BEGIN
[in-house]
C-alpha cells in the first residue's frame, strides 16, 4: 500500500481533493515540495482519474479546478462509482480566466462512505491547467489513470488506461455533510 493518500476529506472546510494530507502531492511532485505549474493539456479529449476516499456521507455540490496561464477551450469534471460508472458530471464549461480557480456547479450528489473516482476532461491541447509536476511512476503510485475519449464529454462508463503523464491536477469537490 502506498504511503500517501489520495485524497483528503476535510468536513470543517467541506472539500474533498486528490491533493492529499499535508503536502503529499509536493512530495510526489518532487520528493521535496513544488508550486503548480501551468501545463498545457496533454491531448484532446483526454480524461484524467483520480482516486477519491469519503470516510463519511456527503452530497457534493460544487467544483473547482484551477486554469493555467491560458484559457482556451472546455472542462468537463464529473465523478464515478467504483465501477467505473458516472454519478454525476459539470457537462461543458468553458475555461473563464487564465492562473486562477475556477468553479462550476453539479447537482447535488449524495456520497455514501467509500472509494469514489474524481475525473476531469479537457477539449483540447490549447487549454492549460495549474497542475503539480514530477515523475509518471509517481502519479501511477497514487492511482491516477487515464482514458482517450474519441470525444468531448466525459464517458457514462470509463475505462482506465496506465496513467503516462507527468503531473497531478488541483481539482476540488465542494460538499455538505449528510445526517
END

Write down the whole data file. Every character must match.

[in-house]
C-alpha cells in the first residue's frame, strides 16, 4: 500500500481533493515540495482519474479546478462509482480566466462512505491547467489513470488506461455533510 493518500476529506472546510494530507502531492511532485505549474493539456479529449476516499456521507455540490496561464477551450469534471460508472458530471464549461480557480456547479450528489473516482476532461491541447509536476511512476503510485475519449464529454462508463503523464491536477469537490 502506498504511503500517501489520495485524497483528503476535510468536513470543517467541506472539500474533498486528490491533493492529499499535508503536502503529499509536493512530495510526489518532487520528493521535496513544488508550486503548480501551468501545463498545457496533454491531448484532446483526454480524461484524467483520480482516486477519491469519503470516510463519511456527503452530497457534493460544487467544483473547482484551477486554469493555467491560458484559457482556451472546455472542462468537463464529473465523478464515478467504483465501477467505473458516472454519478454525476459539470457537462461543458468553458475555461473563464487564465492562473486562477475556477468553479462550476453539479447537482447535488449524495456520497455514501467509500472509494469514489474524481475525473476531469479537457477539449483540447490549447487549454492549460495549474497542475503539480514530477515523475509518471509517481502519479501511477497514487492511482491516477487515464482514458482517450474519441470525444468531448466525459464517458457514462470509463475505462482506465496506465496513467503516462507527468503531473497531478488541483481539482476540488465542494460538499455538505449528510445526517